The New York Times asks: “Should the doctor hold a patient’s hand” during emotional times? The comments that follow the short article are the most interesting. Most readers say this question shouldn’t even be asked and that human compassion should always win out. Touch is a human gesture of comfort and understanding.
But some readers disagree. One said she recoiled when the doctor reached out to touch her hand after telling her that her cancer had returned. It felt really creepy to her. Another asked: “What if the physician is also a Catholic priest or a pediatrician and a priest?” Whoa. It becomes more complex when you get into the psyche of the abused.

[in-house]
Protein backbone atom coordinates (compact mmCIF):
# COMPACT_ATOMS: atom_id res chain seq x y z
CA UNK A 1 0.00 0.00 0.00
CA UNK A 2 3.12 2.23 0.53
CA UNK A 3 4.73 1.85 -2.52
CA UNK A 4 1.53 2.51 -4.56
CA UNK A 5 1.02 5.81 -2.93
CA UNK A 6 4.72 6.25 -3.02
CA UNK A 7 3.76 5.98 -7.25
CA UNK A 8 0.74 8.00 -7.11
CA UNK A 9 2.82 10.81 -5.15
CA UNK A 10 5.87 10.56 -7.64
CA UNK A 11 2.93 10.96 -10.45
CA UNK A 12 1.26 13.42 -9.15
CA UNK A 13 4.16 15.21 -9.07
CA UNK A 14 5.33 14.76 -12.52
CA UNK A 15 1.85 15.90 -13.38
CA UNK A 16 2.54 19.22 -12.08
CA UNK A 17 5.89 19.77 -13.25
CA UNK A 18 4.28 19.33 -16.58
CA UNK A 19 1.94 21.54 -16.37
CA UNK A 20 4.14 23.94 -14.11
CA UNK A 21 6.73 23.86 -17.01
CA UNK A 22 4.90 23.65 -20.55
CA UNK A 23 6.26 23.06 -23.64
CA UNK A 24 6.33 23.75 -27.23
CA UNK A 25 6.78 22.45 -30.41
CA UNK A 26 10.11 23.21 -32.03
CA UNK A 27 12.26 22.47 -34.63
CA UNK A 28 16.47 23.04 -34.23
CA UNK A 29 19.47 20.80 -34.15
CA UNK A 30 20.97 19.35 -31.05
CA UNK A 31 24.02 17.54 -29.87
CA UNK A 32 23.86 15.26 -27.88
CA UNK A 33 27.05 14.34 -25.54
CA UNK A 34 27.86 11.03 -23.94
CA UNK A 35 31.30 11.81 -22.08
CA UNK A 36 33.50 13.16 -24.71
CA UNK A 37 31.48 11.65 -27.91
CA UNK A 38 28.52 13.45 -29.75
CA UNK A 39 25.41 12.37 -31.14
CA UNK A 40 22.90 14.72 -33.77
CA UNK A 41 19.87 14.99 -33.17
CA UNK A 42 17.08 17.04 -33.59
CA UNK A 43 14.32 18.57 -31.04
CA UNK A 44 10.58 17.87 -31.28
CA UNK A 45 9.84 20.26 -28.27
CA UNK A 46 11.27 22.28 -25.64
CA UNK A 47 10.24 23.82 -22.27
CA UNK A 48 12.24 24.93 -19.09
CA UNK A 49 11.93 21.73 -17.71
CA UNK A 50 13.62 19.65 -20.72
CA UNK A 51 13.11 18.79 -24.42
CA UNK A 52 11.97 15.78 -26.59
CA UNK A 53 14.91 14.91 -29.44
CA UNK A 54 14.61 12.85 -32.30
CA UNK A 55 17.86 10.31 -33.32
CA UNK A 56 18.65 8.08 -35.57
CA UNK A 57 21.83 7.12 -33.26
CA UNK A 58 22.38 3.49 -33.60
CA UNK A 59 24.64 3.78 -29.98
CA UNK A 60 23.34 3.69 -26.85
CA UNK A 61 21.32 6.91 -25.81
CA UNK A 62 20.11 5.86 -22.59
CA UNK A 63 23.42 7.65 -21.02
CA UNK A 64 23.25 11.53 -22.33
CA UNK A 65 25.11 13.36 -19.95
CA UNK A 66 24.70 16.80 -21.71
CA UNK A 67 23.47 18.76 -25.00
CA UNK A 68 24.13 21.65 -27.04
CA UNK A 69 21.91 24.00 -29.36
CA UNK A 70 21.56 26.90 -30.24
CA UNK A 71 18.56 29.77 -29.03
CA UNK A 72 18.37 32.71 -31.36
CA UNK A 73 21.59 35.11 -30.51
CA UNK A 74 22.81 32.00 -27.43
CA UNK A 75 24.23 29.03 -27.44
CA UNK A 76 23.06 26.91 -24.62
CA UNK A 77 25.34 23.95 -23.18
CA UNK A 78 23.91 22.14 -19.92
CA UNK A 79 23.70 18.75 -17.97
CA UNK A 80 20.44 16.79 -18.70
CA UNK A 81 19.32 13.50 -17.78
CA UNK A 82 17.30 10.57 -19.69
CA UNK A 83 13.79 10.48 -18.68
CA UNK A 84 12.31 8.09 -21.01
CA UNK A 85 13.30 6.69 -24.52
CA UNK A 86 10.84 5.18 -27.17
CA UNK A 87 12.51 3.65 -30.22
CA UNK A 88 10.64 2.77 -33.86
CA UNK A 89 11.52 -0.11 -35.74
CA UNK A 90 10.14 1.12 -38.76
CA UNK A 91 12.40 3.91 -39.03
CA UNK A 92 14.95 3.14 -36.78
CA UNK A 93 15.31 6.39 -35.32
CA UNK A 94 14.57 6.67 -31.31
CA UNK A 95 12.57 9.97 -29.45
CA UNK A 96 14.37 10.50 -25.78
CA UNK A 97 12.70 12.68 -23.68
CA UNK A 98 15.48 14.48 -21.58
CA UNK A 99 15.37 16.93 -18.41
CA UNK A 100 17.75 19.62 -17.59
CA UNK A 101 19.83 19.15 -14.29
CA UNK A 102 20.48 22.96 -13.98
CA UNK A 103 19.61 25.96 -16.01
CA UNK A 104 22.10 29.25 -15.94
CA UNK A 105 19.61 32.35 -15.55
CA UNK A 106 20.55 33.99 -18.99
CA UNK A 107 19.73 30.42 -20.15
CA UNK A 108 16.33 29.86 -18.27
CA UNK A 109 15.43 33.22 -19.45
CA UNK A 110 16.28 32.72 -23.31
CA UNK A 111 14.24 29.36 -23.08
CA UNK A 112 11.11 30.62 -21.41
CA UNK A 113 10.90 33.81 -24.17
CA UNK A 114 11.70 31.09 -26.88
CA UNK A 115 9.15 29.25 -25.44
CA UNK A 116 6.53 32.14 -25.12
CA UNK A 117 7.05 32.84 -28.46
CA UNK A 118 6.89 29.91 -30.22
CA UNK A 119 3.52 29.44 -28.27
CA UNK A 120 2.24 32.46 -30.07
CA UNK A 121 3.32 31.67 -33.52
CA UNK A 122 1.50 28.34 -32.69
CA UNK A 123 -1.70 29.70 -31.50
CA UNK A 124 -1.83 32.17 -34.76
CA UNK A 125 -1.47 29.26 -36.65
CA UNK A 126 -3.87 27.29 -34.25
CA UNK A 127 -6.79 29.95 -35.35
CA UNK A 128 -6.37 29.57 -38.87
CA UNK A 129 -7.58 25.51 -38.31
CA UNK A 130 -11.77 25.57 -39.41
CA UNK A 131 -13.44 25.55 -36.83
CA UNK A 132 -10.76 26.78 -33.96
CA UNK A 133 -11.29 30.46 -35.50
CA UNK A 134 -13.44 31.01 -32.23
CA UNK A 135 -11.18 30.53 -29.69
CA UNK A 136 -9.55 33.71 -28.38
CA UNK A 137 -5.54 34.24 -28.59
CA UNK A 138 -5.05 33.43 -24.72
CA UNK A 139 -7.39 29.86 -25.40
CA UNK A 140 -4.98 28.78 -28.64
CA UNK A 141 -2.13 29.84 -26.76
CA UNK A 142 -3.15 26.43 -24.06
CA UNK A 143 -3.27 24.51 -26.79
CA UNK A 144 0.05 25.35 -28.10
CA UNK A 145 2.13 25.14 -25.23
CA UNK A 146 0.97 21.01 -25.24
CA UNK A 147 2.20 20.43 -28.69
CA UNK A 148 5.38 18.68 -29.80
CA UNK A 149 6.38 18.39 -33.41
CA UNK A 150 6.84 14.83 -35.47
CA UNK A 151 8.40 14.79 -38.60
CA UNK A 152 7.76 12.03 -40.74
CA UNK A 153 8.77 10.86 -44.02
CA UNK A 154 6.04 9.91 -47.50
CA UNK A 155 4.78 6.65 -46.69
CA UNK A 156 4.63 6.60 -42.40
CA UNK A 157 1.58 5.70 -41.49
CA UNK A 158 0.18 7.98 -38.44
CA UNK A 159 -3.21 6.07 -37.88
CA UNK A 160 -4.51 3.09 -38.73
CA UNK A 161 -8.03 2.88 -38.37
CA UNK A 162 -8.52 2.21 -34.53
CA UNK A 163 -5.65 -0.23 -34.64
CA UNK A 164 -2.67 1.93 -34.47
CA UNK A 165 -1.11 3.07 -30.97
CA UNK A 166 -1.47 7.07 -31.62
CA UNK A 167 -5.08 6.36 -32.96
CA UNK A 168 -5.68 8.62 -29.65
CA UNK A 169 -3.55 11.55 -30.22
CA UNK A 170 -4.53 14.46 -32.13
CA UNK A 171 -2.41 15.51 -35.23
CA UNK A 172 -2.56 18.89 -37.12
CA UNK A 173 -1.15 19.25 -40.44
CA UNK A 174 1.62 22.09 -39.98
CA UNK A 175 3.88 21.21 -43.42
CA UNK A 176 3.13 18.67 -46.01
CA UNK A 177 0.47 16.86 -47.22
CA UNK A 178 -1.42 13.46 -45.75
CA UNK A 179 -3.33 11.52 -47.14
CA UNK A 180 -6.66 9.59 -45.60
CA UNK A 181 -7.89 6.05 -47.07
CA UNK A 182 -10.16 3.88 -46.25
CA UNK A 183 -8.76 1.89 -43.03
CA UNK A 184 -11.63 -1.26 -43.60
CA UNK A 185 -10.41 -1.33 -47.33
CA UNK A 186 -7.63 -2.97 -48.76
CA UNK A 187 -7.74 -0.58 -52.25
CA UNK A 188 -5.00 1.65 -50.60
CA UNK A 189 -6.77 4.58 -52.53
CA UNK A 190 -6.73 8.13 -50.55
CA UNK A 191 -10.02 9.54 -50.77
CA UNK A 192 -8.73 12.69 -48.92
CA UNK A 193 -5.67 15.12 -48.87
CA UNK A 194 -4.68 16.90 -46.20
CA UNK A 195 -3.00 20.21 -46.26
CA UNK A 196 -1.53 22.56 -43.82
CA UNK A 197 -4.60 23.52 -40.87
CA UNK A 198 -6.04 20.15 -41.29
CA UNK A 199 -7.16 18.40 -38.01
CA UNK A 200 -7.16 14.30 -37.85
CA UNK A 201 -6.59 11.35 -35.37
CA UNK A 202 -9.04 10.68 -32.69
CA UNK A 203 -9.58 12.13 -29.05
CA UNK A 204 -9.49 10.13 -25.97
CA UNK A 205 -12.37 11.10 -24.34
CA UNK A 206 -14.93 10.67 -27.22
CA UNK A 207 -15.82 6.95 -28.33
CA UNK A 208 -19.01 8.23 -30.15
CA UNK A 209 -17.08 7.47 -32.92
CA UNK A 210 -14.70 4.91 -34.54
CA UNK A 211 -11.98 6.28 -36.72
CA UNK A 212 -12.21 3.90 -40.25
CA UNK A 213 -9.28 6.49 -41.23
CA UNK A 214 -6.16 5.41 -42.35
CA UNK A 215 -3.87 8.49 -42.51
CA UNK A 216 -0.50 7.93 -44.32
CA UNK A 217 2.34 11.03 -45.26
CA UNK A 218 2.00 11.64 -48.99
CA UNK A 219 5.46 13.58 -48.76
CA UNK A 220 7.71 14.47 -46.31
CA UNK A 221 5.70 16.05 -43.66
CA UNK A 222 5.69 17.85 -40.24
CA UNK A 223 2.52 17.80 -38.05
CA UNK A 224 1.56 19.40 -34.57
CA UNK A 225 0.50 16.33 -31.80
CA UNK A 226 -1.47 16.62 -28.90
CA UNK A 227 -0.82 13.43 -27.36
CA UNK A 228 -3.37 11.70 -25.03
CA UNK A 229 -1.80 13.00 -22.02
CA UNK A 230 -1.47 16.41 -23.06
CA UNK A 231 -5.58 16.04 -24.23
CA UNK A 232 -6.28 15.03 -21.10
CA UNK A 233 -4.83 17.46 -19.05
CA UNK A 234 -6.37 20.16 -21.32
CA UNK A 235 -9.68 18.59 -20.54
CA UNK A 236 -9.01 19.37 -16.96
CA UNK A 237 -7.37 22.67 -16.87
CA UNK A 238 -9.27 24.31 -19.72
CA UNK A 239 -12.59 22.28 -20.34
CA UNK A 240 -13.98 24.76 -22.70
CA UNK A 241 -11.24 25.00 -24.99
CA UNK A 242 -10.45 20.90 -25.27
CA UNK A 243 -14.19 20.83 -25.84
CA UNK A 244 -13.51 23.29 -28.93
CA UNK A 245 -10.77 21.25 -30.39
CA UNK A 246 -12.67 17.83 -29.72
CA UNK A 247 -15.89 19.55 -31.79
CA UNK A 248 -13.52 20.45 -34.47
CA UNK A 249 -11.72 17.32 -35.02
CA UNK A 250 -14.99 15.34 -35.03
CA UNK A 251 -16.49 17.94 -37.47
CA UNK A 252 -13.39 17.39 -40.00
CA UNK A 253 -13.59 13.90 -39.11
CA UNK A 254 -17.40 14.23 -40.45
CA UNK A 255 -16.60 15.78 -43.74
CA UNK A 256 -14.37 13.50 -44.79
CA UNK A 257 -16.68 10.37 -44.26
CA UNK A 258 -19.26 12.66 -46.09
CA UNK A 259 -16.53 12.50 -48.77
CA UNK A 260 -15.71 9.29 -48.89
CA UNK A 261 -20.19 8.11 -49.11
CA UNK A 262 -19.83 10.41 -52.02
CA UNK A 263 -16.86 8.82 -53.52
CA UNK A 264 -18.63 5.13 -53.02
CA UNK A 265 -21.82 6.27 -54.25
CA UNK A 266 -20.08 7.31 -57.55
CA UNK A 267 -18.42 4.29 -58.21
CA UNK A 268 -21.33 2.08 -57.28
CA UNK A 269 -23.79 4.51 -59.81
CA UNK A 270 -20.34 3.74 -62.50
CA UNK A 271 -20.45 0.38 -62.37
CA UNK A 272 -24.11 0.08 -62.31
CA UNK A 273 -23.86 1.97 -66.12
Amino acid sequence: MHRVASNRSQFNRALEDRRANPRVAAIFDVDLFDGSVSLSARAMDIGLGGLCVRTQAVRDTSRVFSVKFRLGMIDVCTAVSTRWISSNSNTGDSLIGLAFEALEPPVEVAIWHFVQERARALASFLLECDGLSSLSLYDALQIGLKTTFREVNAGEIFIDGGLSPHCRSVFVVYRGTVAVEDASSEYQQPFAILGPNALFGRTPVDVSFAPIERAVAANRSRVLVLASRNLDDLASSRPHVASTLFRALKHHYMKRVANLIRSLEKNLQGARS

I have often thought that one of the appeals of chiropractors is that they “lay on hands” and touch and manipulate patients. With 21st century modern medicine, physicians can treat entire episodes of illness with tests, scans and robots and never actually touch the patient. No wonder people feel “dehumanized” and wonder if doctors really care. Touch and compassion are part of the entire human experience and the physician is present during a patient’s most stressful time. But wait, there’s another side. Read more »
*This blog post was originally published at EverythingHealth*